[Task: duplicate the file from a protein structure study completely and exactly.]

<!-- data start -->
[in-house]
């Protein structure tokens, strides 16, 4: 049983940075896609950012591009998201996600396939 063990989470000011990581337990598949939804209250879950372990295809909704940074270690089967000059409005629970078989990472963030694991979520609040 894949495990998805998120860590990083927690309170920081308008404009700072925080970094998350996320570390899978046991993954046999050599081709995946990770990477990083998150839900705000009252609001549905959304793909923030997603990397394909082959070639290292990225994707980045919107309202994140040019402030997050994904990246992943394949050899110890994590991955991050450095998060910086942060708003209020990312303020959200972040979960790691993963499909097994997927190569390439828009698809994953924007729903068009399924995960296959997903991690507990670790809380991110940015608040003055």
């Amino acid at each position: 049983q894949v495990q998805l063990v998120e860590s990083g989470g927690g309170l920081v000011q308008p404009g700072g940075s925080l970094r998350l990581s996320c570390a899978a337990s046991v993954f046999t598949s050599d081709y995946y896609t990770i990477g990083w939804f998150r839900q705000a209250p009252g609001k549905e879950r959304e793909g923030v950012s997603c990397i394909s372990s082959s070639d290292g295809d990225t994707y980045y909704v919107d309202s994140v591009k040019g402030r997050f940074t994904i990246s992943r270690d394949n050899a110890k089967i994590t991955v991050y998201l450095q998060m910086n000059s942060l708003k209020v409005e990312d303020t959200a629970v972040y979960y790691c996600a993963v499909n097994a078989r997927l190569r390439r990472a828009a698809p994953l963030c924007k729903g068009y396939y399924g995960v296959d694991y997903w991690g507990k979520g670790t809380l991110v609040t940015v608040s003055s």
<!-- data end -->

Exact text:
[in-house]
């Protein structure tokens, strides 16, 4: 049983940075896609950012591009998201996600396939 063990989470000011990581337990598949939804209250879950372990295809909704940074270690089967000059409005629970078989990472963030694991979520609040 894949495990998805998120860590990083927690309170920081308008404009700072925080970094998350996320570390899978046991993954046999050599081709995946990770990477990083998150839900705000009252609001549905959304793909923030997603990397394909082959070639290292990225994707980045919107309202994140040019402030997050994904990246992943394949050899110890994590991955991050450095998060910086942060708003209020990312303020959200972040979960790691993963499909097994997927190569390439828009698809994953924007729903068009399924995960296959997903991690507990670790809380991110940015608040003055």
């Amino acid at each position: 049983q894949v495990q998805l063990v998120e860590s990083g989470g927690g309170l920081v000011q308008p404009g700072g940075s925080l970094r998350l990581s996320c570390a899978a337990s046991v993954f046999t598949s050599d081709y995946y896609t990770i990477g990083w939804f998150r839900q705000a209250p009252g609001k549905e879950r959304e793909g923030v950012s997603c990397i394909s372990s082959s070639d290292g295809d990225t994707y980045y909704v919107d309202s994140v591009k040019g402030r997050f940074t994904i990246s992943r270690d394949n050899a110890k089967i994590t991955v991050y998201l450095q998060m910086n000059s942060l708003k209020v409005e990312d303020t959200a629970v972040y979960y790691c996600a993963v499909n097994a078989r997927l190569r390439r990472a828009a698809p994953l963030c924007k729903g068009y396939y399924g995960v296959d694991y997903w991690g507990k979520g670790t809380l991110v609040t940015v608040s003055s």